and consider the possibility of actually developing a product that would go to market,” he said. The healthcare studio was, in a way, more intensive in its research than other studios because healthcare is by its nature a much more intense building type. There are codes and public policies, numerous professions and services, technologies and equipment, and a variety of stakeholders.

Medical Product Design While the HDR-sponsored healthcare design studio focused on physical spaces, a linked industrial design studio focused on medical products for use in those spaces. Healthcare professionals from Mercy Medical Center – West Lakes in West Des Moines, Mary Greeley Medical Center in Ames and several rehabilitation facilities identified issues for students to address and provided input throughout the design process. Rendering by Yu Lin

“Exposing students to this depth of research study increased their capacity to respond to design challenges and improve collaborative learning experiences in their studio environment,” Song said. As students progressed through the design process, they engaged in video conferencing for input from experts and specialized practitioners at initial, midterm and final critiques.

Final analysis From everyone’s point of view— students, faculty, professionals—the interdisciplinary approach as well as the healthcare focus offers distinct advantages and opens up potential for the future of education and practice. “So often in school, you learn how to solve problems, defend yourself and take charge on your own, but in practice, no one is solo,” Elijah-Barnwell observed. “Students struggle at first with a my job-your job perspective, but [the collaborative studio] breaks down boundaries.” Students are also forced to rigorously explore design solutions that are clientworthy; they’re privy to how hospital teams work in conjunction with design partners to improve outcomes; they must consider design related to code compliance and delivery as it affects the lives of patients and visitors. “Students learn so much from their peers and work in a much more realistic setting,” Song said. “This studio makes individuals feel confident, willing to collaborate and able to challenge each other while learning to make design decisions as a team.

As a group, the class designed a height-adjustable examination table, above, to accommodate patients with limited mobility, including those recovering from hip and knee replacements. Students presented their work to HDR in Omaha midway through the semester, and HDR is doing market research to determine the feasibility of producing and selling the table. Walker platform by Charlie Berg, Amy Edmondson, and Chad Johnsonries.

Students also worked on individual projects, such as an electronic patient identification tag that helps track sleep, exercise, medication and other important details during rehabilitation; an affordable walker with adjustable platforms, above, to protect patients with arthritis or other hand/wrist injuries; and a series of gloves, below, depicting the bones, muscles, tendons and circulatory system in the hand and wrist to allow for better communication between physical therapists and patients. Glove by Paige MitchellVries.

“At the end students are taught the same lesson—it is possible to transform healthcare experiences through design education.” 3



By Veronica Lorson Fowler Henry Moore Building Communities in Savannah, Ga.

Planning alumna keeps focus on quality, affordable housing

“The most attractive aspects of working nationally are the ability to look at an entire system, identify trends, pool resources and connect with some of the leading thinkers on an issue. That said, the core of my work is about helping practitioners at the local level by bringing those national resources and perspectives to bear.”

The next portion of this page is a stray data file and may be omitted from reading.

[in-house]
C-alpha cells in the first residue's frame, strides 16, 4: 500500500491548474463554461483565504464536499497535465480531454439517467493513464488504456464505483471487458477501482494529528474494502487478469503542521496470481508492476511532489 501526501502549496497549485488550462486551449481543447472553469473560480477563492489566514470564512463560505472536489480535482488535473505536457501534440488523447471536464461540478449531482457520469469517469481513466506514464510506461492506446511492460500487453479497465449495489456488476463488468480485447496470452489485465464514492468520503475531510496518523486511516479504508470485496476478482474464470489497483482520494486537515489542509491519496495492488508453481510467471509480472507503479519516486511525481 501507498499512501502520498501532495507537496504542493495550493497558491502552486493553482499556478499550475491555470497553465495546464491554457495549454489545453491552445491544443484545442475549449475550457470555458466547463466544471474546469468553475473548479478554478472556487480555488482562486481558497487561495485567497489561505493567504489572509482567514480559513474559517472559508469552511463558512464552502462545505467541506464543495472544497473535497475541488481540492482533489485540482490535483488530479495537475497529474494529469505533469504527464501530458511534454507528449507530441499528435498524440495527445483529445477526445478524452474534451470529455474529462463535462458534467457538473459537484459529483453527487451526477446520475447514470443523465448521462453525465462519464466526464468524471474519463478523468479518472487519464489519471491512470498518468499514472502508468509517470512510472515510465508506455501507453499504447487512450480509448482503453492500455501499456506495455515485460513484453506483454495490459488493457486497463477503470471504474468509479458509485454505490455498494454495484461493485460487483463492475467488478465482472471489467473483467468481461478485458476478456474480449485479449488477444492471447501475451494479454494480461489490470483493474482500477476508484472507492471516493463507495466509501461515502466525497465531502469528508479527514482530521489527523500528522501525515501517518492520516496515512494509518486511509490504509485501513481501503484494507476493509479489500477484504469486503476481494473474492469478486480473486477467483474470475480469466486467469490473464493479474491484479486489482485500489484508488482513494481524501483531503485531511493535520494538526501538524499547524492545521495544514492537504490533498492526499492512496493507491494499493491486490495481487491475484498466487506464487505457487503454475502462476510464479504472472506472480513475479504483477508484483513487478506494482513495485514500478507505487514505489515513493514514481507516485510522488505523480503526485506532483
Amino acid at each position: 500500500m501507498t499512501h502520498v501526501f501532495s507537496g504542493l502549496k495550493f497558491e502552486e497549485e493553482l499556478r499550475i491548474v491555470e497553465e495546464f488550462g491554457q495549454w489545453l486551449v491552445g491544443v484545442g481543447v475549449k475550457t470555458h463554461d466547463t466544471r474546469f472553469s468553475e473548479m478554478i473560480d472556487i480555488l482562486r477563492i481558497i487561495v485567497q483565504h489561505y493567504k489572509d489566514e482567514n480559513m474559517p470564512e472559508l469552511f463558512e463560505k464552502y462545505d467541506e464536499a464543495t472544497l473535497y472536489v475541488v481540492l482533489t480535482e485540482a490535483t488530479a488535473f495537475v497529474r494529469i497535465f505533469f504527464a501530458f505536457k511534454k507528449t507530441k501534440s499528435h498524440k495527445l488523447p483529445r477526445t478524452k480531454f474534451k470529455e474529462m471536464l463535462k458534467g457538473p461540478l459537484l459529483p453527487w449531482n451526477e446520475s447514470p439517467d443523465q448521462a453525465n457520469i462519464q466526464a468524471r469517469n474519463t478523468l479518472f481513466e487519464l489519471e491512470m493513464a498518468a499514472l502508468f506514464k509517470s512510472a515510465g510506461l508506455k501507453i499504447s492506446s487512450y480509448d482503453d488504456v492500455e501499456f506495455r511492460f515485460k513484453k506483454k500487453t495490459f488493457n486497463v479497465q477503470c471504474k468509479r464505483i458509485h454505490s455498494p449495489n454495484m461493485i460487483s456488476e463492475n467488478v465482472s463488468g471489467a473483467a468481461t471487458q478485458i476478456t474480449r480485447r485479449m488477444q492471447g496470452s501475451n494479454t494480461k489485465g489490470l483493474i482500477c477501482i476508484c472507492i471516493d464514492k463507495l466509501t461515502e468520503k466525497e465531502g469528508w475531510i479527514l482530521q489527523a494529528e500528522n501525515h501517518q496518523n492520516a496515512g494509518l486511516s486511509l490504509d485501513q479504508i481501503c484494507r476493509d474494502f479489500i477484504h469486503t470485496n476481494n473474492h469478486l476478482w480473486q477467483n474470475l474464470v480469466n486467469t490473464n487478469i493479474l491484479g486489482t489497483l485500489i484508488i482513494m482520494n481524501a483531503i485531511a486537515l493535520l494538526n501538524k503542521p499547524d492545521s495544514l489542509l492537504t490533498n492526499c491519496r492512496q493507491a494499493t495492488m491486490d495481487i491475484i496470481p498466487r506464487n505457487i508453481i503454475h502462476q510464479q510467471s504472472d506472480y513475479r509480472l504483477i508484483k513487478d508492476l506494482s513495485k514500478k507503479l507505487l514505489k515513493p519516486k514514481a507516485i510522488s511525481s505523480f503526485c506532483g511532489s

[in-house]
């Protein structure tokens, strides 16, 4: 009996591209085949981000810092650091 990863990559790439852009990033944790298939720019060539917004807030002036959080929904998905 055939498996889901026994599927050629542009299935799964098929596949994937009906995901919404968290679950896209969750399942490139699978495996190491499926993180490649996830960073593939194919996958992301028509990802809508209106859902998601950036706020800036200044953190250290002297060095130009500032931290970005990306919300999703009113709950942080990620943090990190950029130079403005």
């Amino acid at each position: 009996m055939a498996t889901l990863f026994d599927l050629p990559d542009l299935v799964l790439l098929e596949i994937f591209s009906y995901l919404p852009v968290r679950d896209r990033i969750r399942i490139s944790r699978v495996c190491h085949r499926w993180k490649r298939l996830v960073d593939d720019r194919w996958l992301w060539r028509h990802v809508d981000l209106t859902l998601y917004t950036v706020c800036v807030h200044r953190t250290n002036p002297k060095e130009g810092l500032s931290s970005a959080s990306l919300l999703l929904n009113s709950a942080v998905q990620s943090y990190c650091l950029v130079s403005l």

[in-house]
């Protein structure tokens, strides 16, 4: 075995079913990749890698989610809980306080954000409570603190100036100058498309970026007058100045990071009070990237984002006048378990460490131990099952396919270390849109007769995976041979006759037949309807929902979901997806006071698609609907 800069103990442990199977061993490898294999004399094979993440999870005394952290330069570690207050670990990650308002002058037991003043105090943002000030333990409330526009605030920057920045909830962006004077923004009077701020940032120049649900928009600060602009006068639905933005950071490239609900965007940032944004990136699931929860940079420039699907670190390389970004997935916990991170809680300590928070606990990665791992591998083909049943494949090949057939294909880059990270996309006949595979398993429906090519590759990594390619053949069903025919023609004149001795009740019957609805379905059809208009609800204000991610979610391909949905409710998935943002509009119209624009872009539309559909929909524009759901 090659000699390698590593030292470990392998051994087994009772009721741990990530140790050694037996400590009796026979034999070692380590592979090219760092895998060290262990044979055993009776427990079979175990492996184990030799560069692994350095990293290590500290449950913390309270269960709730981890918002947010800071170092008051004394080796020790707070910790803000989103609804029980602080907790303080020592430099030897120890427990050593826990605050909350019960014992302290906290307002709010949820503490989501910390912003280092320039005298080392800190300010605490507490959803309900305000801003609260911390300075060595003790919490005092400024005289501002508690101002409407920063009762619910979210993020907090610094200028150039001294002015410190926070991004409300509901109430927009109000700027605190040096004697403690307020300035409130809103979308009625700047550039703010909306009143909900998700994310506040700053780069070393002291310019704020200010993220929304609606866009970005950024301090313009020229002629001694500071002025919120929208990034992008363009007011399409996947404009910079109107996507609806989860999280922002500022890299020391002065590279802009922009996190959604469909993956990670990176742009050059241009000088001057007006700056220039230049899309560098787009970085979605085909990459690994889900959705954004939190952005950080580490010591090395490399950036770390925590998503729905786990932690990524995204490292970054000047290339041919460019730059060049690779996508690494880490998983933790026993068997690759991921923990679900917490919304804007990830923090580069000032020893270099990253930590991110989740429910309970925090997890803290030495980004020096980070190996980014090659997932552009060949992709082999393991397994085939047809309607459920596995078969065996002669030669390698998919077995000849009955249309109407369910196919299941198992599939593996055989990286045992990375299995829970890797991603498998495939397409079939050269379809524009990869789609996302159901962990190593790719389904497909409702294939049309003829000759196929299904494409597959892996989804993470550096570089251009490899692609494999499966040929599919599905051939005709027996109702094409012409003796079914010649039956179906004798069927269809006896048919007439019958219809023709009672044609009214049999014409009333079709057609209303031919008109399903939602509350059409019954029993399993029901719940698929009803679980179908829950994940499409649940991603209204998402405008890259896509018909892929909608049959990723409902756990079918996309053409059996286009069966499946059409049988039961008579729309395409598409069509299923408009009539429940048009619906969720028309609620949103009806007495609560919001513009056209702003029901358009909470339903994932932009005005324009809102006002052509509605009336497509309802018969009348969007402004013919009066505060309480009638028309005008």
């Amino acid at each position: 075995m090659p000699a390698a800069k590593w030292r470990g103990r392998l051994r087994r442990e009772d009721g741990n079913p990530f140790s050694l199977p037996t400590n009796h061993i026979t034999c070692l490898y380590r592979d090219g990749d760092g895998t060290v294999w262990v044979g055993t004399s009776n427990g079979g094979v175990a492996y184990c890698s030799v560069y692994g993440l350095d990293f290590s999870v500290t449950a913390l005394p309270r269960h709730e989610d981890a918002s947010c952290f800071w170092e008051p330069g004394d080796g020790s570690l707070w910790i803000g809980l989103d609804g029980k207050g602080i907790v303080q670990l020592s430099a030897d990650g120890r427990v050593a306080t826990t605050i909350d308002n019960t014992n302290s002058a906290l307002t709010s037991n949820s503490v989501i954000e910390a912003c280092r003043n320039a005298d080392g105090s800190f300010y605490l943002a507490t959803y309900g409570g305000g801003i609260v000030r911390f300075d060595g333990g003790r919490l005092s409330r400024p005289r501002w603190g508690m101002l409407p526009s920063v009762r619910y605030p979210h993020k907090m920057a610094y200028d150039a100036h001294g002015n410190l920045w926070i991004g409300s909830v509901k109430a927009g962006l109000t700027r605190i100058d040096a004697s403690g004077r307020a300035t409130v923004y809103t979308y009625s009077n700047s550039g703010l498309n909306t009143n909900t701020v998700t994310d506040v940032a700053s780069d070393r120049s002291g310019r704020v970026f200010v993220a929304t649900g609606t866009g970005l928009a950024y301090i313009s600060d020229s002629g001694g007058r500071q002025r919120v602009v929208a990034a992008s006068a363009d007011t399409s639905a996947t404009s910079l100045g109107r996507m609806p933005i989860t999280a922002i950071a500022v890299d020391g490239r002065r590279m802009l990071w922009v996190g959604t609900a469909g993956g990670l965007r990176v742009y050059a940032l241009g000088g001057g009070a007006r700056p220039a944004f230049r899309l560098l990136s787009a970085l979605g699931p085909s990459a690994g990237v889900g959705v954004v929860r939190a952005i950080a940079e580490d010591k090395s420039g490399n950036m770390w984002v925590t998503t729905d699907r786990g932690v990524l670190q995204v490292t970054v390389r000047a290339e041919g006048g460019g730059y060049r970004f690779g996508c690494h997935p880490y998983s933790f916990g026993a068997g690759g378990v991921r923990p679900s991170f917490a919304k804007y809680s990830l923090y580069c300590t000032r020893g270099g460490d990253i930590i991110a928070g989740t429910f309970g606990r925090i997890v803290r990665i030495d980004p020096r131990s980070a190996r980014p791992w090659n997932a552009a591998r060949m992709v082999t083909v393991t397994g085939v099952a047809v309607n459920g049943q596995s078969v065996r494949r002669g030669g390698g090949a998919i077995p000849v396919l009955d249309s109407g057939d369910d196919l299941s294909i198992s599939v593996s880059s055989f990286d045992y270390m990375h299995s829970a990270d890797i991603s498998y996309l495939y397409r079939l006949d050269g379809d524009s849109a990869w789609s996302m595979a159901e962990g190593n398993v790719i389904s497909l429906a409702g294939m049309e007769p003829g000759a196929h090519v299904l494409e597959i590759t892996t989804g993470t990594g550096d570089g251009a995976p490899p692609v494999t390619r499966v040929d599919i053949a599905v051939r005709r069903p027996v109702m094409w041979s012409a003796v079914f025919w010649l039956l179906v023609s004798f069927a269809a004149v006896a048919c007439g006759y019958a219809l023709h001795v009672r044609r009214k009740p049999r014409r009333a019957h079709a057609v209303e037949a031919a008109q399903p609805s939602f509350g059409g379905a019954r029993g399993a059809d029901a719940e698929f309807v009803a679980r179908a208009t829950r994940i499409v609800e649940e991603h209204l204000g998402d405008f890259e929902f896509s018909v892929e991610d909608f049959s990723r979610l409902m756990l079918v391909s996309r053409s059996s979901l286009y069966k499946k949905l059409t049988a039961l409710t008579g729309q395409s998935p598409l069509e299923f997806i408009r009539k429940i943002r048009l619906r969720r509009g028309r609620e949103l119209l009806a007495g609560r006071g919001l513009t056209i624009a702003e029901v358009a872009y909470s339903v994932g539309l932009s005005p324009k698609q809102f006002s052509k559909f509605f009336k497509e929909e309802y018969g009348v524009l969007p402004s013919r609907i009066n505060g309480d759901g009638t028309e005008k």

Lynn Ross remembers the exact moment she realized what she wanted to do with the rest of her life. The Joliet, Ill., native was at freshman orientation at Iowa State with her father. She’d planned to study architecture, but when professor Alan Jensen got up to explain the community planning program, a light bulb went off. “I leaned over to my dad and said, “That’s it! That is what I’m supposed to be doing!” And she’s succeeded amazingly well. Already a leader in the national affordable housing debate, Ross, 35, recently was named the executive director of the Terwilliger Center for Housing—part of the highly respected nonprofit Urban Land Institute in Washington, D.C. “She’s made a tremendous impact,” said Doug Johnston, chair of the ISU Department of Community and Regional Planning. “She’s extremely committed to the issue of affordable housing in the United States.”

An early concern for others The foundation for that commitment was laid when Ross was just 6. The daughter of financially comfortable parents in suburban Chicago, Ross was taking a train into the city to attend a ballgame with her father. They passed by a public housing project and Ross noticed disturbing things, such as chain-link fencing over the balconies to keep out intruders. “And it was situated where there was nothing around, in the middle of a wasteland,” she recalled. Her father explained that the government provided that housing for people who couldn’t afford other places to live. “And I just thought, ‘Where is the park? Where is the school? How do the parents get to work?’” Ross said. 4

But wherever she works, Ross sees her job as basically the same, “helping local decisionmakers do their work better,” she said.

Top: Capitol Quarter, part of the redevelopment of a 1940s public housing project in Washington, D.C., received the 2010 Jack Kemp Workforce Housing Models of Excellence Award from the Urban Land Institute. Photo courtesy of EYA. Above: Ross, now the executive director of ULI’s Terwillinger Center for Housing, with Henry Cisneros, former Secretary of the U.S. Department of Housing and Urban Development, at an event she organized as state and local initiatives director of the National Housing Conference and Center for Housing Policy. Photo courtesy of Dave Scavone Photography.